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Full text of "Mathematical And Physical Papers - Iii"

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equilibrium, the cold has diminished in consequence of the supply of heat from the sides of the cylinder, and therefore the force urging the piston forward, arising, as it does, from the excess of the external over the internal pressure, is less than that which opposed the piston in moving from its position of equilibrium. Hence in this case the motion of the piston could not be kept up without a continual supply of labouring force. Lastly, suppose the piston to oscillate with great rapidity, so that there is not time for any sensible quantity of heat to pass and repass between the air and the sides of the cylinder. In this case the pressures would be equal when the piston was at a given point of the cylinder, whether it were going or returning, and consequently there would be no permanent consumption of labouring force. I do not speak of the disturbance of the external air, because I am not now taking into account the inertia of the air either within or without the cylinder. The third case, then, is similar to the first, so far as regards the permanence of the motion ; but there is this difference; that, in consequence of the heat produced by compression and the cold produced by rarefaction, the force urging the piston towards its position of equilibrium, on whichever side of that position the piston may happen to be, is greater than it would have been had the temperature remained unaltered.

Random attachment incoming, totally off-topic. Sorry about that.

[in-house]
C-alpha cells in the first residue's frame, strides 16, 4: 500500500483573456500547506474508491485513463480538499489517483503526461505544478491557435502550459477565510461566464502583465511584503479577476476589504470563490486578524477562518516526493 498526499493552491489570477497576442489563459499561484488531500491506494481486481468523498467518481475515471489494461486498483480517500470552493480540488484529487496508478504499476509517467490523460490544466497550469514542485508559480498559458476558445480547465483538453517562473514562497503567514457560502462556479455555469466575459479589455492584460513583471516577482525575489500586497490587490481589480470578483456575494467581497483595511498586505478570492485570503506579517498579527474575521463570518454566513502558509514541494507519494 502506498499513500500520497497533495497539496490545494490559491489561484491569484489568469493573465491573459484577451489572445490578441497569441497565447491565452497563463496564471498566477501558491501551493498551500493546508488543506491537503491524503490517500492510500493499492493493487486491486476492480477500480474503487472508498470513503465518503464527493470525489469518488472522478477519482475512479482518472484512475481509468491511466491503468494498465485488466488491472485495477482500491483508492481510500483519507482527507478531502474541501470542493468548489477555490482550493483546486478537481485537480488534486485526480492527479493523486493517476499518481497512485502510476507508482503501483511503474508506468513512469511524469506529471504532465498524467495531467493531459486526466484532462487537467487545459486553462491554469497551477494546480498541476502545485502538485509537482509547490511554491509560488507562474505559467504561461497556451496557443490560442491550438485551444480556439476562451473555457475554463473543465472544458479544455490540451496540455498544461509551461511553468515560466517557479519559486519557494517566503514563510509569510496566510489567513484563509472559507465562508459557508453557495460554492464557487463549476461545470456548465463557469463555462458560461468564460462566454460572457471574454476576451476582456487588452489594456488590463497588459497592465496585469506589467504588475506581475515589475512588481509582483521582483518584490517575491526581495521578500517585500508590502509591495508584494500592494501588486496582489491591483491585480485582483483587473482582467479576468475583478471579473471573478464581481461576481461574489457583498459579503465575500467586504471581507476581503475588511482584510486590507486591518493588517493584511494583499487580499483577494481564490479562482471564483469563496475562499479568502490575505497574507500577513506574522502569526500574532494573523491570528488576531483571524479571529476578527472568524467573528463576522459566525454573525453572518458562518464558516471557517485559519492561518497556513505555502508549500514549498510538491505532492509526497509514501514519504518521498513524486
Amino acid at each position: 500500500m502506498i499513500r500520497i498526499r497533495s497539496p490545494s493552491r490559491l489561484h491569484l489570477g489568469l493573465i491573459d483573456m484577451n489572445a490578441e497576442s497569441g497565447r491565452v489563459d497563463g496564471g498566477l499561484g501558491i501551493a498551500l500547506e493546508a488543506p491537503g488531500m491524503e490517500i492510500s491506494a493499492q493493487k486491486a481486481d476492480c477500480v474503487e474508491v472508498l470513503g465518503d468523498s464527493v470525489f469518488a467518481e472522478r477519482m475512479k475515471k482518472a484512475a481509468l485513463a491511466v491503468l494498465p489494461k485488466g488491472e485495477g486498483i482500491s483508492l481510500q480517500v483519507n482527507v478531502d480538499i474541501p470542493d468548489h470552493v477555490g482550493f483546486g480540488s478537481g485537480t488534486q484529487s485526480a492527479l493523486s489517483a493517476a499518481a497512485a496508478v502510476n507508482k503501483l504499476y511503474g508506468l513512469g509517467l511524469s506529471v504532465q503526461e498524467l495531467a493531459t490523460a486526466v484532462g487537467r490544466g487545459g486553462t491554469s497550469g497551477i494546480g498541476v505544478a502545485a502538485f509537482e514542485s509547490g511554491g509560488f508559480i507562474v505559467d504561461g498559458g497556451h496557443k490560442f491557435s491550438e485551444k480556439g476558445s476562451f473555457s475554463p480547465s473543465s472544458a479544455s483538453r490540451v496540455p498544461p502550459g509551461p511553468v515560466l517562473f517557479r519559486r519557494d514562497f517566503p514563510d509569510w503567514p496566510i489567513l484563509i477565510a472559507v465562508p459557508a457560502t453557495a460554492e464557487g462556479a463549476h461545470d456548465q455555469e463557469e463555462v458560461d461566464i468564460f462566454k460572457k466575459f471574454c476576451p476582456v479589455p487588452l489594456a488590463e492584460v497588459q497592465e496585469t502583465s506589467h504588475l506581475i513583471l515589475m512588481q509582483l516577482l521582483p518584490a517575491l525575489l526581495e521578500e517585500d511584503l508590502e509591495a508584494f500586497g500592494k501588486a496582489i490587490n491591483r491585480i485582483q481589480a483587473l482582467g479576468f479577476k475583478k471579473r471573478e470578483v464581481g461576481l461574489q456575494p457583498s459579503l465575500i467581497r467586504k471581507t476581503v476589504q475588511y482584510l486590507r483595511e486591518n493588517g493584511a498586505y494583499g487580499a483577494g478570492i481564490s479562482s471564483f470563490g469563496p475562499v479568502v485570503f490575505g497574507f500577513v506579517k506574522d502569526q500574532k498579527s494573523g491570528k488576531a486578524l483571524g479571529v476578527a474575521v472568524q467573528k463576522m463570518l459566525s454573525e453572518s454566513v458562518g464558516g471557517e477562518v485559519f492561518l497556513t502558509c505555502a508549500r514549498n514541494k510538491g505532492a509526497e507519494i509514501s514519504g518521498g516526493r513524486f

Now the first case is analogous to that of the sonorous vibrations of air when the heat and cold produced by sudden condensation and rarefaction are supposed to pass away with great rapidity. For we are evidently concerned only with the relative rates at which the phase of vibration changes, and the heat causing the excess of temperature 9 passes away, so that it is perfectly immaterial whether we suppose the change of motion to be very slow, or the cooling of heated air to be very rapid. The second case is analogous to that of sound, when we suppose the constants q arid n comparable with each other; and we thus see how it is, that, on such a supposition, labouring force would be so rapidly consumed, and the sound so rapidly stifled. The third case is analogous to that of sound when we make the usual supposition, that the alternations of condensation and rarefaction take place with too great rapidity to allow a given portion of air to acquire or lose any sensible portion of heat by radiation. The increase in the force of restitution of the piston, arising from the alternate elevation and